The Gemini Planet Imager: Worlds Made Visible
Air Date: 01/13/2014
Run Time: 31:19
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- Bruce Macintosh, Gemini Planet Imager Principal Investigator, Lawrence Livermore National Labs and Stanford University
- Franck Marchis, Exoplanets Research Thrust Chair, SETI Institute
Topics: interview, solar system formation, astronomy, podcasts and videos, extrasolar planets, Chang'E program, Jupiter's moons, planetary astronomy, Planetary Radio, explaining technology, the Moon, explaining science, Planetary Society People, Planetary Society, optical telescopes, Bill NyeSupport Planetary Radio
Principal Investigator and physicist Bruce Macintosh joins astronomer Franck Marchis to celebrate first light from the most powerful instrument for imaging exoplanets. Emily Lakdawalla reveals the polar vortices throughout our solar system. Bill Nye eyes the beautiful new images from China’s lunar rover. Jupiter ascends in Bruce Betts' weekly What’s Up report that also has another Year In Space wall calendar for the winner of the space trivia contest.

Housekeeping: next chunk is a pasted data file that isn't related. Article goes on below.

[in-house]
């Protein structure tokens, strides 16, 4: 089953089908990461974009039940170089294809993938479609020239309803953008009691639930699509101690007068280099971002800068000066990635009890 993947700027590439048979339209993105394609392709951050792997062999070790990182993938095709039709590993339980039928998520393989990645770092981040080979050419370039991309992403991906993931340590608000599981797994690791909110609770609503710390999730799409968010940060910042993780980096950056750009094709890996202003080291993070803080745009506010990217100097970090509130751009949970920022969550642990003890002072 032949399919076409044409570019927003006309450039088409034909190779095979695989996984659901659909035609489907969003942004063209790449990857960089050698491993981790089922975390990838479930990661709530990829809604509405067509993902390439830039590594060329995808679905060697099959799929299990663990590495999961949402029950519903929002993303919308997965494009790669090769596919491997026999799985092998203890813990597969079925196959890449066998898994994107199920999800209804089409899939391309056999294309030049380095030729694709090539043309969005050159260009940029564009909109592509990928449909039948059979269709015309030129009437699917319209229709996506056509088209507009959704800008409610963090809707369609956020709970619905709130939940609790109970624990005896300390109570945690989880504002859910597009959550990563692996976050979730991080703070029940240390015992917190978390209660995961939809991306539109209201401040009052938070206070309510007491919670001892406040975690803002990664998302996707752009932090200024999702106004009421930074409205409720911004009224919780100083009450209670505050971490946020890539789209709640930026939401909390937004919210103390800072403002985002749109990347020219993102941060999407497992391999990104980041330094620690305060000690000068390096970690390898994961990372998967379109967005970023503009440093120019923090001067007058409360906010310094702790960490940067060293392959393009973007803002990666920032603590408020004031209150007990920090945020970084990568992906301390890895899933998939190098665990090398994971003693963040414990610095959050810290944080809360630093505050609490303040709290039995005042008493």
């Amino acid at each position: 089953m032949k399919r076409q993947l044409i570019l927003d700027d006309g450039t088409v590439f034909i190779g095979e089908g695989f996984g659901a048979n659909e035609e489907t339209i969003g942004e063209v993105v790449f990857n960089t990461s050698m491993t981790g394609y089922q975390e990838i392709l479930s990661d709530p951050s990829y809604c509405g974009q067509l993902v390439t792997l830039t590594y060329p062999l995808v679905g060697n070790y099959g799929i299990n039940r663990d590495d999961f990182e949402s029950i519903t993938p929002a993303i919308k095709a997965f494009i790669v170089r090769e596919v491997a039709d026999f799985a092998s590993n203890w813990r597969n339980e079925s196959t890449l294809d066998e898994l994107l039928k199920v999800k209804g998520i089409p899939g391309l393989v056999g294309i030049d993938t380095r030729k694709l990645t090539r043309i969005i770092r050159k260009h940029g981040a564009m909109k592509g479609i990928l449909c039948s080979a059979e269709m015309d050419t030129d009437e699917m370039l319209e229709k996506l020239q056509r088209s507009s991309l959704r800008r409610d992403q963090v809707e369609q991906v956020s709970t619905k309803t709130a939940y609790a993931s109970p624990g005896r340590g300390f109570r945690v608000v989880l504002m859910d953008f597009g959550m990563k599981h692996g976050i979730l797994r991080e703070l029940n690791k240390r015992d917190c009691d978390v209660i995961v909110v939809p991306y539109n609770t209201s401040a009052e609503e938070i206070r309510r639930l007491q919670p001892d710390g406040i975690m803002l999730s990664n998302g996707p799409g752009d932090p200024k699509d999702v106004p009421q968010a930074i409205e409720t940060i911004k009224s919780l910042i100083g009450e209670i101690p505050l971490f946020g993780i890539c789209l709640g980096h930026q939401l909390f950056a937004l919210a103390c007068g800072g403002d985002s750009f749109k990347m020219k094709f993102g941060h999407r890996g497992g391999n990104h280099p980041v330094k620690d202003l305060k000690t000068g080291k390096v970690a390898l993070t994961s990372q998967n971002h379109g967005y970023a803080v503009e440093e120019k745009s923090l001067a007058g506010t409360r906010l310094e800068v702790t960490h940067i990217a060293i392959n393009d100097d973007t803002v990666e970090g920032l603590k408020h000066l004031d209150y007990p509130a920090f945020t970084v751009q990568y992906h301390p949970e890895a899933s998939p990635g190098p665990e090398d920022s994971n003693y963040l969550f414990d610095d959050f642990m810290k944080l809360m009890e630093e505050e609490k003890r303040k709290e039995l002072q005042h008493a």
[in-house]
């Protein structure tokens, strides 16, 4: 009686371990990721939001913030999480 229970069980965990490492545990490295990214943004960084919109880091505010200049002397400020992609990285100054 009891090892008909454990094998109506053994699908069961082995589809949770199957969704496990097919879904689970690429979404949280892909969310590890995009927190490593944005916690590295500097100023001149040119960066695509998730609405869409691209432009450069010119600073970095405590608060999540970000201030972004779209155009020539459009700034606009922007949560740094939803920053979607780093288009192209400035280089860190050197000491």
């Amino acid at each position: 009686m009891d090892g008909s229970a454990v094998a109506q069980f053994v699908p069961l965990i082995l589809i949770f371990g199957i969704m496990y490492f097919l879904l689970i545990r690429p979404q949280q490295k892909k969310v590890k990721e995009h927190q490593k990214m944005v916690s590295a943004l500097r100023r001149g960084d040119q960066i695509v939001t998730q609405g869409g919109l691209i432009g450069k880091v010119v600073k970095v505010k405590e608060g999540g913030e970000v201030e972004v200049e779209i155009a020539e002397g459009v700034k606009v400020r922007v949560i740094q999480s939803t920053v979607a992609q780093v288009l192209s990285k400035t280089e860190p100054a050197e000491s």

- Gemini Planet Imager First Light
- Emily Lakdawalla: Polar Vortices Across the Solar System
- Emily Lakdawalla: Finally, Some High-Quality Photos From Chang'e 3
This week's prize is the 2014 Year In Space Wall Calendar!
This week's question:
What northern hemisphere constellation is best known for looking like the letter "W" or sometimes "M?"
To submit your answer:
Complete the contest entry form at http:planetary.org/radiocontest or write to us at email@example.com no later than Monday, January 20, at 2pm Pacific Time. Be sure to include your name and mailing address.
Last week's question:
What was the first power tool specifically designed for space use in 1964, according to NASA?
The answer will be revealed next week.
Question from the week before:
Who recorded the first observations that indicated Venus has phases like the Moon?
It was good old Galileo Galilei!